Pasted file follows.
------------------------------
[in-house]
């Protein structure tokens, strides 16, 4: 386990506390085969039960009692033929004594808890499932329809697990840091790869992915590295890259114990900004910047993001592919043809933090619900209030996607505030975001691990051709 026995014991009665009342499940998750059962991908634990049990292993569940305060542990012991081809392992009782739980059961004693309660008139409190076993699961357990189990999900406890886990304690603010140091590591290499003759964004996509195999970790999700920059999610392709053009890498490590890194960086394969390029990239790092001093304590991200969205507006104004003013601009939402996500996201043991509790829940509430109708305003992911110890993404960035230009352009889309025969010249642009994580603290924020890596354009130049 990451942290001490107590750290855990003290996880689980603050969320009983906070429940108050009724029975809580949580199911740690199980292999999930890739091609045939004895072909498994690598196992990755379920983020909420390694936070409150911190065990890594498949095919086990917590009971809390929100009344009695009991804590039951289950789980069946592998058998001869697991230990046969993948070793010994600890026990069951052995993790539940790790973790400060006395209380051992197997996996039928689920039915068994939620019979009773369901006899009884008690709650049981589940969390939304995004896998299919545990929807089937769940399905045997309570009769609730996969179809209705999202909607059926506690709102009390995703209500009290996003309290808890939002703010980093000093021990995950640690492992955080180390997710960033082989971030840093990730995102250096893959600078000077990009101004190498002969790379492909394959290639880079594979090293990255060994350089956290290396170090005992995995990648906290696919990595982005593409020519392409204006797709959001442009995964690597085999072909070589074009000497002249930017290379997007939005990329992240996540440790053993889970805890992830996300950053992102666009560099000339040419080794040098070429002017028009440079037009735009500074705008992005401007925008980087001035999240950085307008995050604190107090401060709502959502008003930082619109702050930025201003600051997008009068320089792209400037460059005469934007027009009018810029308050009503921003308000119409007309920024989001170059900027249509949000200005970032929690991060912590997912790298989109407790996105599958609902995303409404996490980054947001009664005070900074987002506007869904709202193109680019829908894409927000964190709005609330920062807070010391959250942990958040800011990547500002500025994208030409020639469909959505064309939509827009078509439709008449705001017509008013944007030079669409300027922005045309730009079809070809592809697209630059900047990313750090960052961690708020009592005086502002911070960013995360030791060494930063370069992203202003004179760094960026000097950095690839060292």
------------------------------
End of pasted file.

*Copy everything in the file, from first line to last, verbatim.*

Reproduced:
[in-house]
């Protein structure tokens, strides 16, 4: 386990506390085969039960009692033929004594808890499932329809697990840091790869992915590295890259114990900004910047993001592919043809933090619900209030996607505030975001691990051709 026995014991009665009342499940998750059962991908634990049990292993569940305060542990012991081809392992009782739980059961004693309660008139409190076993699961357990189990999900406890886990304690603010140091590591290499003759964004996509195999970790999700920059999610392709053009890498490590890194960086394969390029990239790092001093304590991200969205507006104004003013601009939402996500996201043991509790829940509430109708305003992911110890993404960035230009352009889309025969010249642009994580603290924020890596354009130049 990451942290001490107590750290855990003290996880689980603050969320009983906070429940108050009724029975809580949580199911740690199980292999999930890739091609045939004895072909498994690598196992990755379920983020909420390694936070409150911190065990890594498949095919086990917590009971809390929100009344009695009991804590039951289950789980069946592998058998001869697991230990046969993948070793010994600890026990069951052995993790539940790790973790400060006395209380051992197997996996039928689920039915068994939620019979009773369901006899009884008690709650049981589940969390939304995004896998299919545990929807089937769940399905045997309570009769609730996969179809209705999202909607059926506690709102009390995703209500009290996003309290808890939002703010980093000093021990995950640690492992955080180390997710960033082989971030840093990730995102250096893959600078000077990009101004190498002969790379492909394959290639880079594979090293990255060994350089956290290396170090005992995995990648906290696919990595982005593409020519392409204006797709959001442009995964690597085999072909070589074009000497002249930017290379997007939005990329992240996540440790053993889970805890992830996300950053992102666009560099000339040419080794040098070429002017028009440079037009735009500074705008992005401007925008980087001035999240950085307008995050604190107090401060709502959502008003930082619109702050930025201003600051997008009068320089792209400037460059005469934007027009009018810029308050009503921003308000119409007309920024989001170059900027249509949000200005970032929690991060912590997912790298989109407790996105599958609902995303409404996490980054947001009664005070900074987002506007869904709202193109680019829908894409927000964190709005609330920062807070010391959250942990958040800011990547500002500025994208030409020639469909959505064309939509827009078509439709008449705001017509008013944007030079669409300027922005045309730009079809070809592809697209630059900047990313750090960052961690708020009592005086502002911070960013995360030791060494930063370069992203202003004179760094960026000097950095690839060292």